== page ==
Date: 2017-06-02 07:22 pm (UTC)
nou: The word "kake" in a white monospaced font on a black background (Default)
From: [personal profile] nou
I need to find someone to read Three Moments of an Explosion for me, and work out which is the story that breaks me. I’d really like to re-read it without that story in!

Date: 2017-05-30 03:06 pm (UTC)
ayebydan: (boots)
From: [personal profile] ayebydan
I sat down with Brendan O'Carroll's book 'the real Mrs Brown' (think comedy plays, tv shows ecs) thinking it would be an 'easier' read and I might get a few chapters in. I ended up reading the whole book yesterday?

So I am proud of that but at the same time afraid I have just burnt myself out again. I have another comedy biography to read for now (Kevin Bridges) and I am hoping that if I can challenge myself to a chapter every two days I can stop myself falling off the wagon again.

Date: 2017-05-30 03:39 pm (UTC)
alexseanchai: Purple lightning (Default)
From: [personal profile] alexseanchai
The Book of Magic: From Antiquity to the Enlightenment turns out to be an anthology of excerpts of historical works. I skimmed the parts to do with ancient Greece and skipped the rest—I have The Greek Magical Papyri in Translation for when I want this sort of thing.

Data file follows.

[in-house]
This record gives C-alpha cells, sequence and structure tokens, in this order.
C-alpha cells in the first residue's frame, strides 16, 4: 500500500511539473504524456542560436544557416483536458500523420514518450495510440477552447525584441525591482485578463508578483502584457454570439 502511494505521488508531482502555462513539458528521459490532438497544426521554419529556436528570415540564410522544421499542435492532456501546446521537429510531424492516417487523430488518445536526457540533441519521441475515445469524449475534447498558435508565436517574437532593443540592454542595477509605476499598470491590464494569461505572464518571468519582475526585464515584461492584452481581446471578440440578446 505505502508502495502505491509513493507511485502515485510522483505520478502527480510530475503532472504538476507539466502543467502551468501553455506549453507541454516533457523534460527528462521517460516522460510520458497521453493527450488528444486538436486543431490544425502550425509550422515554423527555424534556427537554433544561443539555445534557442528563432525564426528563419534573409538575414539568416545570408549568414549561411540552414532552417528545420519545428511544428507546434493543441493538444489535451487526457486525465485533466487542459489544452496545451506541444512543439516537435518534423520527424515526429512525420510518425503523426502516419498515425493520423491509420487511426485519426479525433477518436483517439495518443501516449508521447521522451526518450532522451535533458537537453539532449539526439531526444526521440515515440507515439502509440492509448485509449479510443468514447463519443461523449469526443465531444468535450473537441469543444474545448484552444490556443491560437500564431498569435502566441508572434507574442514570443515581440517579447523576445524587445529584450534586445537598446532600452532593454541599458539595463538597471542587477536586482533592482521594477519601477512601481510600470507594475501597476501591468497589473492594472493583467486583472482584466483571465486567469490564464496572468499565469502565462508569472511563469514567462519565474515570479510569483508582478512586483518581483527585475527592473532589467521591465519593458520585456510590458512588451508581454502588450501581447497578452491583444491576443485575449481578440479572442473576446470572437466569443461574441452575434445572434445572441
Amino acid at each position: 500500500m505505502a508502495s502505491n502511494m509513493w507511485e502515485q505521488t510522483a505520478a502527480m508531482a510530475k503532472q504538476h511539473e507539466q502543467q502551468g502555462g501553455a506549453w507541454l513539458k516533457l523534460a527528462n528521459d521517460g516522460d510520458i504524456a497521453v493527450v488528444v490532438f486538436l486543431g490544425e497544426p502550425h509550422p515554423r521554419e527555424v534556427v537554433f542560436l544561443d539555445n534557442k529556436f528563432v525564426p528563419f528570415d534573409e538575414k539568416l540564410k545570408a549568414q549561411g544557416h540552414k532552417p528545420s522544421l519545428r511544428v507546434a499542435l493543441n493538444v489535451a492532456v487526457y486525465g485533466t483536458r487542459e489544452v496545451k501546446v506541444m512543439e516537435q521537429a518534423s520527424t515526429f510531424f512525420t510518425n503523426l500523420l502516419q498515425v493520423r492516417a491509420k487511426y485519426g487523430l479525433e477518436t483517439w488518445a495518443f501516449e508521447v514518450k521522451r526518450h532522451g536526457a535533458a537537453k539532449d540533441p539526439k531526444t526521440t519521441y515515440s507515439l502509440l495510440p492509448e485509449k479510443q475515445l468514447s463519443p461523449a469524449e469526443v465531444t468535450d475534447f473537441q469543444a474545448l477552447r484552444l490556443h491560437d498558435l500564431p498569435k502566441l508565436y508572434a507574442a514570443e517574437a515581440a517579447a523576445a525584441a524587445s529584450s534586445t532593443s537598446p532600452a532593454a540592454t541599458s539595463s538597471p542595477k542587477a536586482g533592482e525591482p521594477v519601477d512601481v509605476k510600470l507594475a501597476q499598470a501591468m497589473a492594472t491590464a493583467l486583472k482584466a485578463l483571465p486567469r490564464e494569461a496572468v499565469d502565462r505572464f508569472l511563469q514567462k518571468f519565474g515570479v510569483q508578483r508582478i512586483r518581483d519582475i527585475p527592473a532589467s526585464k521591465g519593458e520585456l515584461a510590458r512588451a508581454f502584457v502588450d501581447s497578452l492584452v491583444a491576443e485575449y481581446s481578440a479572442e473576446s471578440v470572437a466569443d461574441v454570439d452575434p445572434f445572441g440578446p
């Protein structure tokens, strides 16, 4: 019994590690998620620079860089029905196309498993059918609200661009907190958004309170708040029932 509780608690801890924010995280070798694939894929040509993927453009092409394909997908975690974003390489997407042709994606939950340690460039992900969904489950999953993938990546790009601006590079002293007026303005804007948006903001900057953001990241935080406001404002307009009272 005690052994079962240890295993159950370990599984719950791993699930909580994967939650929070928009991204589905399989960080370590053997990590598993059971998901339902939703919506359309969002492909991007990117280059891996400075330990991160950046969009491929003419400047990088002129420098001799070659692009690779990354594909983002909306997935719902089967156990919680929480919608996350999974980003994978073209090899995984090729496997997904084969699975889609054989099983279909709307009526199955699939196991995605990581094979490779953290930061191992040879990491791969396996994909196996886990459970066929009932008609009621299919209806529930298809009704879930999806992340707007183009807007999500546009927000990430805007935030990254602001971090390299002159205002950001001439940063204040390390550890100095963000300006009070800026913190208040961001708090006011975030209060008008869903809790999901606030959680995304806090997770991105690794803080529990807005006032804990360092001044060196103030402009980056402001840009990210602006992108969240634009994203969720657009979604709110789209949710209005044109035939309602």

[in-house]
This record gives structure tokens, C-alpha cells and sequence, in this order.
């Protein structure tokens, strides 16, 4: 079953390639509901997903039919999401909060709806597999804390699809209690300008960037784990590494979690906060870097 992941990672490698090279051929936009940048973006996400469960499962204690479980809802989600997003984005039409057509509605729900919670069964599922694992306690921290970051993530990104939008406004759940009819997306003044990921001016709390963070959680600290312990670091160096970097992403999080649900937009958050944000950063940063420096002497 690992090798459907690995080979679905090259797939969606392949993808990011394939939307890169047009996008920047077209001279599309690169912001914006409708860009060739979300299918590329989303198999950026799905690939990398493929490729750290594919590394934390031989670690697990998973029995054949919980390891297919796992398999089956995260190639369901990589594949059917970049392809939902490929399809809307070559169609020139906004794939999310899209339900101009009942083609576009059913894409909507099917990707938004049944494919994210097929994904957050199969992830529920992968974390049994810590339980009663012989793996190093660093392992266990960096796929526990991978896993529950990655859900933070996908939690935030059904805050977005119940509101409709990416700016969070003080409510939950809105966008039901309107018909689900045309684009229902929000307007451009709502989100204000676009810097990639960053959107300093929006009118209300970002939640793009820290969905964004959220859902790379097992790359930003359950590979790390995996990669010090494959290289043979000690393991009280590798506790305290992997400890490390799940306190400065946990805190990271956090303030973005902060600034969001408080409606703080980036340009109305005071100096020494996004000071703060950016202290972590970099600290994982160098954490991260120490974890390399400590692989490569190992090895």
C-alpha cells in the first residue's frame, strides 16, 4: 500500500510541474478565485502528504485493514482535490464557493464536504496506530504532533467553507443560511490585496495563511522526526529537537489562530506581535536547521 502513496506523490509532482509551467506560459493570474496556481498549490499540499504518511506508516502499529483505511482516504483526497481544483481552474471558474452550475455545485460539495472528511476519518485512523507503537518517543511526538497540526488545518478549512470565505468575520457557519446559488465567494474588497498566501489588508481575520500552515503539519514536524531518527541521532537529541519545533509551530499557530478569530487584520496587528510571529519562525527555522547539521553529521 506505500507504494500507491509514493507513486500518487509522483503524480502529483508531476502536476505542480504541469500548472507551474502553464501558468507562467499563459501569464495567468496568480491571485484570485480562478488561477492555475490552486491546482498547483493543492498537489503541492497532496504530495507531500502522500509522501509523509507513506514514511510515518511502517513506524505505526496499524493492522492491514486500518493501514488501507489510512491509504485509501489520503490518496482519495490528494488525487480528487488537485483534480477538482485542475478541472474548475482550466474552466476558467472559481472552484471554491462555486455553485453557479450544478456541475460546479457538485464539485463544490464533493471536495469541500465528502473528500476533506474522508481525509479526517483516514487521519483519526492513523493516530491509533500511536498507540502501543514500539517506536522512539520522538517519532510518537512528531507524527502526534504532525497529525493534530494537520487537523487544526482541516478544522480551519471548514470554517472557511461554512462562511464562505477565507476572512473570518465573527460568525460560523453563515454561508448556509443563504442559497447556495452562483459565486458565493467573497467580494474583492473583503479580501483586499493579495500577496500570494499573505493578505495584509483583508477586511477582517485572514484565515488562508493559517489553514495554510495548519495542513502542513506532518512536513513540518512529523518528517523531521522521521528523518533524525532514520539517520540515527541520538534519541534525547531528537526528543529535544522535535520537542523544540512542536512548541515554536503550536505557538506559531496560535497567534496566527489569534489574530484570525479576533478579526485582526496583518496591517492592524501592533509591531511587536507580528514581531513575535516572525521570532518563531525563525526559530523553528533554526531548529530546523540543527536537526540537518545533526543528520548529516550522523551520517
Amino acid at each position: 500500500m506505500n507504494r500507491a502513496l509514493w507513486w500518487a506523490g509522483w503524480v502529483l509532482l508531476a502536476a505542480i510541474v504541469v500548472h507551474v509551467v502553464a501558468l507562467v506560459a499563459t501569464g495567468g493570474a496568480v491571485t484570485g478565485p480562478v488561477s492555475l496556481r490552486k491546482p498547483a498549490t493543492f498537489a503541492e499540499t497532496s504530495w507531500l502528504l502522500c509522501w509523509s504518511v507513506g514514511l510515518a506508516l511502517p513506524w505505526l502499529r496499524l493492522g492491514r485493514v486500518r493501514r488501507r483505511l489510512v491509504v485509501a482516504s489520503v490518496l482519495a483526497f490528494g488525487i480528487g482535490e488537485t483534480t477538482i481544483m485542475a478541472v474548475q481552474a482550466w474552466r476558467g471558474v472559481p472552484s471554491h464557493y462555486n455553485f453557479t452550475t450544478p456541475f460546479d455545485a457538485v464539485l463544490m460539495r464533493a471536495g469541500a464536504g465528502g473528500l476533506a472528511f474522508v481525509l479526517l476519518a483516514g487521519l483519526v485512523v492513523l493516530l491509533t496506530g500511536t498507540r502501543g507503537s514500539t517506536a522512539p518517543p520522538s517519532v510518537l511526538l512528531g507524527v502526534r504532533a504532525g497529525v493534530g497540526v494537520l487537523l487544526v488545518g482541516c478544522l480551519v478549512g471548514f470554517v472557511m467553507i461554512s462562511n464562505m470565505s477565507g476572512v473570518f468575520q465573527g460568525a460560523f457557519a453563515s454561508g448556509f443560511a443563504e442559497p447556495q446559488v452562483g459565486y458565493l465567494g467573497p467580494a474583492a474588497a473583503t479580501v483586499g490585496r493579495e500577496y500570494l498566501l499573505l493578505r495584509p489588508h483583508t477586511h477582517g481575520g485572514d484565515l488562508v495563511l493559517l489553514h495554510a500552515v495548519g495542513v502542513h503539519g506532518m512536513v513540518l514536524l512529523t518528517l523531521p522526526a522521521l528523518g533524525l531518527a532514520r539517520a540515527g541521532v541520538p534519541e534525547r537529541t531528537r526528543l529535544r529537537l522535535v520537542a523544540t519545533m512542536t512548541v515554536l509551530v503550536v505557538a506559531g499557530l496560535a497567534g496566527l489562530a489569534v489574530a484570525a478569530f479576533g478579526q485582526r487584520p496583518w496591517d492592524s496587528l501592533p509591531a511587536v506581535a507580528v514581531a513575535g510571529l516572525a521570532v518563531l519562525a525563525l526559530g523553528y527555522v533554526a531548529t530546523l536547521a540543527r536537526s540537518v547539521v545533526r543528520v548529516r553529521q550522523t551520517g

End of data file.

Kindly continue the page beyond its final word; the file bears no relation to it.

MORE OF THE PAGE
The Druid Magic Handbook by John Michael Greer, judging by the first three chapters, has a worldview that's kind of slantwise to what I'm familiar with.

The Spiral Dance by Starhawk, judging by the first four chapters, is...very Wiccan.

Date: 2017-05-30 07:30 pm (UTC)
kitcatwoman: Kuro from Blue Exorcist. (Default)
From: [personal profile] kitcatwoman
I started reading Concealed in Death by J.D. Robb and Cthulhu 2000 by Jim Turner. I had a busy weekend, so I didn't get to do a lot of reading. If nothing else comes up, I should have them finished by the end of the week.

Date: 2017-05-31 01:13 am (UTC)
heliopausa: (Default)
From: [personal profile] heliopausa
I know I'm late, but:

On the weekend, I read the first essay in Ruskin's Unto This Last, which is his 1862 critique of the science (as it was then seen) of economics. There was much in there to ponder - some to disagree with, some to wish was more widely influential. The other three essays will follow in due course.

Date: 2017-05-31 10:22 am (UTC)
bonnefois: ghost_factory @ LJ (Default)
From: [personal profile] bonnefois
I finished Dante and Aristotle Discover The Secrets of the Universe recently.

Date: 2017-05-31 03:05 pm (UTC)
singloom: (Default)
From: [personal profile] singloom
Didn't finish reading it, but I started The Fall of the House of Murdoch by Peter Jukes. It's a Non-Fiction about the phone hacking scandal that I borrowed from a work colleague because we talk a lot about politics and the media.

Date: 2017-05-31 03:18 pm (UTC)
singloom: (Default)
From: [personal profile] singloom
Yeah, we discussed that too, that the House of Murdoch is still quite a powerful thing. I remember when that phone hacking thing was on the news and in the papers. It was terrible and often a talking point when I did my Media BA.